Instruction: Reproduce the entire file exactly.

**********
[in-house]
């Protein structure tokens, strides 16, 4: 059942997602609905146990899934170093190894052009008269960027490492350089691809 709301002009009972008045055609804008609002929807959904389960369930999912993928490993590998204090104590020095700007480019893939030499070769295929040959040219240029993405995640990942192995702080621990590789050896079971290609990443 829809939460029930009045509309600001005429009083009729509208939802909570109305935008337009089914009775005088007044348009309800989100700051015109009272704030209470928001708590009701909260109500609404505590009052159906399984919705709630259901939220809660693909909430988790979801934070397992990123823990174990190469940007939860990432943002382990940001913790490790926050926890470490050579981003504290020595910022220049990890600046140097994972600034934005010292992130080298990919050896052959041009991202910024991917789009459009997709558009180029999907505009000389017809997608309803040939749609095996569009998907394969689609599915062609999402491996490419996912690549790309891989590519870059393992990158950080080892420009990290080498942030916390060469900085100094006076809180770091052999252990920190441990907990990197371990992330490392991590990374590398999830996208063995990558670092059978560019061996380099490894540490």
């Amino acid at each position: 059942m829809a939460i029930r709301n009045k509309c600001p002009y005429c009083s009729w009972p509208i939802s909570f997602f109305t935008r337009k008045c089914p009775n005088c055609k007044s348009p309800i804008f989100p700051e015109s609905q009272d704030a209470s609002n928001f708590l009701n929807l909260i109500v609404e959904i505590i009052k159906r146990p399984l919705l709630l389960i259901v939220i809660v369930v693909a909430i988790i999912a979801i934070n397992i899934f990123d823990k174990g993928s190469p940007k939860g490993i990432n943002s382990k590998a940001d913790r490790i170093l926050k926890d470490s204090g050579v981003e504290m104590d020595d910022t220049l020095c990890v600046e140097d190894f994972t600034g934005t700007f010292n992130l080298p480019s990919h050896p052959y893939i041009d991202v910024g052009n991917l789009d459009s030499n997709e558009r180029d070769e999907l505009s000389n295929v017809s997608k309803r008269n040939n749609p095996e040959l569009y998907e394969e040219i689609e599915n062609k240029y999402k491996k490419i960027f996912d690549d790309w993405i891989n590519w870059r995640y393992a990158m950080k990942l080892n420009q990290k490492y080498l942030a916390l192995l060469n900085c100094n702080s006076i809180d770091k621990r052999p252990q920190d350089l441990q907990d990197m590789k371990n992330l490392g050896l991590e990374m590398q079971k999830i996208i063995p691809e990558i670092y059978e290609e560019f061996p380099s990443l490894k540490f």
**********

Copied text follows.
[in-house]
């Protein structure tokens, strides 16, 4: 059942997602609905146990899934170093190894052009008269960027490492350089691809 709301002009009972008045055609804008609002929807959904389960369930999912993928490993590998204090104590020095700007480019893939030499070769295929040959040219240029993405995640990942192995702080621990590789050896079971290609990443 829809939460029930009045509309600001005429009083009729509208939802909570109305935008337009089914009775005088007044348009309800989100700051015109009272704030209470928001708590009701909260109500609404505590009052159906399984919705709630259901939220809660693909909430988790979801934070397992990123823990174990190469940007939860990432943002382990940001913790490790926050926890470490050579981003504290020595910022220049990890600046140097994972600034934005010292992130080298990919050896052959041009991202910024991917789009459009997709558009180029999907505009000389017809997608309803040939749609095996569009998907394969689609599915062609999402491996490419996912690549790309891989590519870059393992990158950080080892420009990290080498942030916390060469900085100094006076809180770091052999252990920190441990907990990197371990992330490392991590990374590398999830996208063995990558670092059978560019061996380099490894540490």
């Amino acid at each position: 059942m829809a939460i029930r709301n009045k509309c600001p002009y005429c009083s009729w009972p509208i939802s909570f997602f109305t935008r337009k008045c089914p009775n005088c055609k007044s348009p309800i804008f989100p700051e015109s609905q009272d704030a209470s609002n928001f708590l009701n929807l909260i109500v609404e959904i505590i009052k159906r146990p399984l919705l709630l389960i259901v939220i809660v369930v693909a909430i988790i999912a979801i934070n397992i899934f990123d823990k174990g993928s190469p940007k939860g490993i990432n943002s382990k590998a940001d913790r490790i170093l926050k926890d470490s204090g050579v981003e504290m104590d020595d910022t220049l020095c990890v600046e140097d190894f994972t600034g934005t700007f010292n992130l080298p480019s990919h050896p052959y893939i041009d991202v910024g052009n991917l789009d459009s030499n997709e558009r180029d070769e999907l505009s000389n295929v017809s997608k309803r008269n040939n749609p095996e040959l569009y998907e394969e040219i689609e599915n062609k240029y999402k491996k490419i960027f996912d690549d790309w993405i891989n590519w870059r995640y393992a990158m950080k990942l080892n420009q990290k490492y080498l942030a916390l192995l060469n900085c100094n702080s006076i809180d770091k621990r052999p252990q920190d350089l441990q907990d990197m590789k371990n992330l490392g050896l991590e990374m590398q079971k999830i996208i063995p691809e990558i670092y059978e290609e560019f061996p380099s990443l490894k540490f």